IDF: 'David' Was Not Punished for Hevron Incident
The IDF denied Thursday that it had punished "David the Nahlawi" (David the Nahal soldier) for defending himself against Arab provocateurs cocking and aiming his gun at Arab youths in Hevron. The soldier was punished, the IDF said, for “acting in a violent manner towards his commanders.”
The brouhaha over David's action, which has generated an unprecedented protest against the suspension of the soldier was subjected to, with thousands expressing their protest via the Internet, came after a video was posted showing him cocking and aiming his gun at Arabs in Hevron who threatened and provoked him.
The video shows at least three Arab youths behaving in a threatening manner toward the soldier in the IDF Nachal Unit, who was alone. The soldier warns one of the youths not to continue provoking him, after the youth pushes him, but the youth continues to behave in a threatening manner. The soldier cocks his weapon and points it at the youth and at another youth who springs toward him, with what appears to be a set of brass knuckles on his hand. The soldier kicks the first youth away from him.
The video does not include the provocations that preceded the incident. In a longer version he also warns the cameraman to stop videotaping the incident and calls for backup. The Arab provocateurs themselves posted the video online.
But David's suspension had nothing to do with this incident, the IDF said. In a statement Thursday, the IDF Spokesperson said that “over the past day, a vigorous discussion has ensued on social networks over an incorrect report that the Nachal soldier was punished for being involved in a security incident in Hevron.
“However, this is incorrect,” the statement said. “The soldier's punishment had nothing to do with the videotaped incident that was distributed online. We will investigate the recorded incident, as always, once the soldier returns to his unit. The investigation will be based on the professional norms and values of the IDF, and not on provocative recordings,” it said.
In a discussion Wednesday night with former IDF Chief Rabbi Avichai Ronsky, David's commander confirmed the IDF spokesperson's version of the story. He told the rabbi that David had attacked two of his commanders, and had been court-martialled and punished for that offense, not for what the video showed. The commander said that he and his fellow soldiers expressed full support for him.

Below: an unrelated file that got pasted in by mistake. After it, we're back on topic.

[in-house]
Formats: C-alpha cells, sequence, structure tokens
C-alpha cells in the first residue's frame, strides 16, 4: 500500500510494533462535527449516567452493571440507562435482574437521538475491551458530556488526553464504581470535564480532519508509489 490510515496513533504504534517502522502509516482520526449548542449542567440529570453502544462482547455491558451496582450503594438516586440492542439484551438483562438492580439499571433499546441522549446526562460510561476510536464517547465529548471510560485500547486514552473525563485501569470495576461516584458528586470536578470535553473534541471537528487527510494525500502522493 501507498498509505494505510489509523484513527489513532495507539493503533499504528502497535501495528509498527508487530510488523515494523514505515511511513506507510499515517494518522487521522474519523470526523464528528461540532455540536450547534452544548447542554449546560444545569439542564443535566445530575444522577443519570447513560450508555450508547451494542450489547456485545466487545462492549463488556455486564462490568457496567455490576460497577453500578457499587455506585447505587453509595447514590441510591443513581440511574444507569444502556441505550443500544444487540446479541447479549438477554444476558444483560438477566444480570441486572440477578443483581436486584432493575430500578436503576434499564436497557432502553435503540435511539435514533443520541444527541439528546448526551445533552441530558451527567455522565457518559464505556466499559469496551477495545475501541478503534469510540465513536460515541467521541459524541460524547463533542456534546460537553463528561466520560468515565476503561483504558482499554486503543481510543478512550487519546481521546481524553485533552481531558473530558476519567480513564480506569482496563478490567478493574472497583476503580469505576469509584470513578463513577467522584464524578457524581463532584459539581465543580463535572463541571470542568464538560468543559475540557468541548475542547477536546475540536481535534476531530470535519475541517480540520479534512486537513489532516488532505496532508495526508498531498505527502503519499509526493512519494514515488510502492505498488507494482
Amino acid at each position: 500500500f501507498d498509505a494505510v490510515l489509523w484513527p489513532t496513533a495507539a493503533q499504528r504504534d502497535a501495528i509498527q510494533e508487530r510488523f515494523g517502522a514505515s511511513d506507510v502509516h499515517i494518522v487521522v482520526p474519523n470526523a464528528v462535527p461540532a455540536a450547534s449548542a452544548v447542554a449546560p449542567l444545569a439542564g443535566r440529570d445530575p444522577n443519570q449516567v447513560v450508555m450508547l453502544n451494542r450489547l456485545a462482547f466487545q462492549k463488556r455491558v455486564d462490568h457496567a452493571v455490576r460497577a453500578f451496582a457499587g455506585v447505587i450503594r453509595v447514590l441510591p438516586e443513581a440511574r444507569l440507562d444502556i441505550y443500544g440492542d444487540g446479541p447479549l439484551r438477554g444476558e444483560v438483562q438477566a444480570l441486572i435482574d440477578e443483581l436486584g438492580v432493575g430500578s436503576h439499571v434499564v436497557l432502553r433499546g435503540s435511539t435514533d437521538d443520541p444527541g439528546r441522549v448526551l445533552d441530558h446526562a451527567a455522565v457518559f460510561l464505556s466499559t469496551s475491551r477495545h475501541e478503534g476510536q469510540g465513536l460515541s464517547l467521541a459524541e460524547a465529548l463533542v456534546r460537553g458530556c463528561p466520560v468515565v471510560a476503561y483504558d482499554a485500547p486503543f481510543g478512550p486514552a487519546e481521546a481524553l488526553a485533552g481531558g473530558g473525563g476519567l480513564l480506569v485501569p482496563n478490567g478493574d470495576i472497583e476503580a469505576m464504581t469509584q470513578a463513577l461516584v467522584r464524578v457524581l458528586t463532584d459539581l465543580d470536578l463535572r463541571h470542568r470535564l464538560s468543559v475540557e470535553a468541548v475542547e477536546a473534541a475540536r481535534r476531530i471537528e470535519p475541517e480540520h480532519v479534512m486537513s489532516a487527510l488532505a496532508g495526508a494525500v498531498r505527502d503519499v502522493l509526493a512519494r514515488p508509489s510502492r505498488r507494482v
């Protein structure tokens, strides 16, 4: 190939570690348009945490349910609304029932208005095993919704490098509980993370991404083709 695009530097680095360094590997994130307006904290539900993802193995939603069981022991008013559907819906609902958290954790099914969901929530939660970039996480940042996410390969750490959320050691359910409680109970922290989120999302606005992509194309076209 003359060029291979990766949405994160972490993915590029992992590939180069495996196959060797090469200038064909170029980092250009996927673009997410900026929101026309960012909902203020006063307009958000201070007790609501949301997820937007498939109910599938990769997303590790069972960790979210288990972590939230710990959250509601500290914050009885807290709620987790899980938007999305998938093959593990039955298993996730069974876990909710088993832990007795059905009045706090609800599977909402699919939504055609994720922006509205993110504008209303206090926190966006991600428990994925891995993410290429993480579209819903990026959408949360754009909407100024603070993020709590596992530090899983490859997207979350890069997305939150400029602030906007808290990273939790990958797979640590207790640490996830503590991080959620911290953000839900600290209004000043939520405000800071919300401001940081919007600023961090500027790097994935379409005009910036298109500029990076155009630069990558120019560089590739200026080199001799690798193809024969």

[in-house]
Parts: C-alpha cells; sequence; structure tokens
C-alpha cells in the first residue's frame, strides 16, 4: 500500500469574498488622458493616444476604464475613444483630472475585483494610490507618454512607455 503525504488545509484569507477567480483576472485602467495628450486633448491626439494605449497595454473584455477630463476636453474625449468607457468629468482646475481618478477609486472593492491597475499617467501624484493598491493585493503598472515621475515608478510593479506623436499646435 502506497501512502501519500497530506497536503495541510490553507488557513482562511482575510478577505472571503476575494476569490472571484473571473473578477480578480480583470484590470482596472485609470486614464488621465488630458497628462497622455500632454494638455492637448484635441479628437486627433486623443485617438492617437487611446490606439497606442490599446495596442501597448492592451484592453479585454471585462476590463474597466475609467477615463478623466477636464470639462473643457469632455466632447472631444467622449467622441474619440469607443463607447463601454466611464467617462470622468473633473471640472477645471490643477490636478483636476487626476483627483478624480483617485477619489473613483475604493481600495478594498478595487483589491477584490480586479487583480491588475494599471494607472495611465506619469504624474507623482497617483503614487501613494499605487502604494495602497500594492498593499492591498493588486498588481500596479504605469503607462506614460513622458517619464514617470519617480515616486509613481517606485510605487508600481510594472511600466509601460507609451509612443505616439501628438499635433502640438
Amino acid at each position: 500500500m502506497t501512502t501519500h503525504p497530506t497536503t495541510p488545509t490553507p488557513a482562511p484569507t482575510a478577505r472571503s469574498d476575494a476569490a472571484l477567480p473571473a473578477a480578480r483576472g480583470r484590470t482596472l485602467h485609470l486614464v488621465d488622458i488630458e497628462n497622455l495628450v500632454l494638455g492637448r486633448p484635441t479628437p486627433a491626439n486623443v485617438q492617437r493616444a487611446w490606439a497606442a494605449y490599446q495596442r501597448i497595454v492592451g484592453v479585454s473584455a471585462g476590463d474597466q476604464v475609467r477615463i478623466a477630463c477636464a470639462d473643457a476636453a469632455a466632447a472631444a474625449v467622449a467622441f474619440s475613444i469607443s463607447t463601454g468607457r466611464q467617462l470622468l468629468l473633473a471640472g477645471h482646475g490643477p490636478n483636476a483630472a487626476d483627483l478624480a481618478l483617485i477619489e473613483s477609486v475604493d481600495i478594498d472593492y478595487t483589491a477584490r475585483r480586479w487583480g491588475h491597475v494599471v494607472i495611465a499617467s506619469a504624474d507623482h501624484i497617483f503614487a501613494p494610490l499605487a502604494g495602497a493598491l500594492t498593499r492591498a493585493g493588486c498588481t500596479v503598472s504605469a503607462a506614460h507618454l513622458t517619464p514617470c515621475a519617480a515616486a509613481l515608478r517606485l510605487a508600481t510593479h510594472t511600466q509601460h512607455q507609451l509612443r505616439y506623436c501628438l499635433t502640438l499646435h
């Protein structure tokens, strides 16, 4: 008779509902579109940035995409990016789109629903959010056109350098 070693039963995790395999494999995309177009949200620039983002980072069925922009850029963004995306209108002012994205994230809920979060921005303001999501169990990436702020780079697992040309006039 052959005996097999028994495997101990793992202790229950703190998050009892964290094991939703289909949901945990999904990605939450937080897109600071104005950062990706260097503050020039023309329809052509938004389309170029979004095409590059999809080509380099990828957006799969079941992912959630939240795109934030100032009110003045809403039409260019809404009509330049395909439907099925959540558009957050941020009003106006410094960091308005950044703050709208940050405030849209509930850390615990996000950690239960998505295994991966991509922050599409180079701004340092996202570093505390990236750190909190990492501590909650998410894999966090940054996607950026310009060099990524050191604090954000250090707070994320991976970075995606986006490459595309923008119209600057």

The commander is a former student of Rabbi Ronsky's. His family formerly lived in Gush Katif until it was booted out of its home during the 2005 disengagement from Gaza and northern Samaria. He told the rabbi that David had received full backing from members of his unit.
The suspension set off what observers called the biggest online protest by Israelis against the IDF ever. In over 3,000 photos reportedly sent in to the small News site 0404's outlet, thousands of IDF soldiers from all units expressed their support for David. A Facebook page in support of the soldier has garnered over 26,500 “likes” in a few hours, and as of this morning had received over 88,000 – a very large number in Israeli terms.
Maariv-NRG reported that the soldier will be jailed and may wind up being dismissed from his current position after standing trial. The soldier was involved in another incident earlier in the week, said a security source.
The IDF is considering taking steps against soldiers who expressed support for the Nahal soldier by holding up signs is self-portraits they uploaded to Facebook, some of whom uploaded photos that feature their faces.
Sources in the security establishment told the news site that the Military Prosecution "will know" how to give soldiers its backing and defend them when necessary in similar incidents.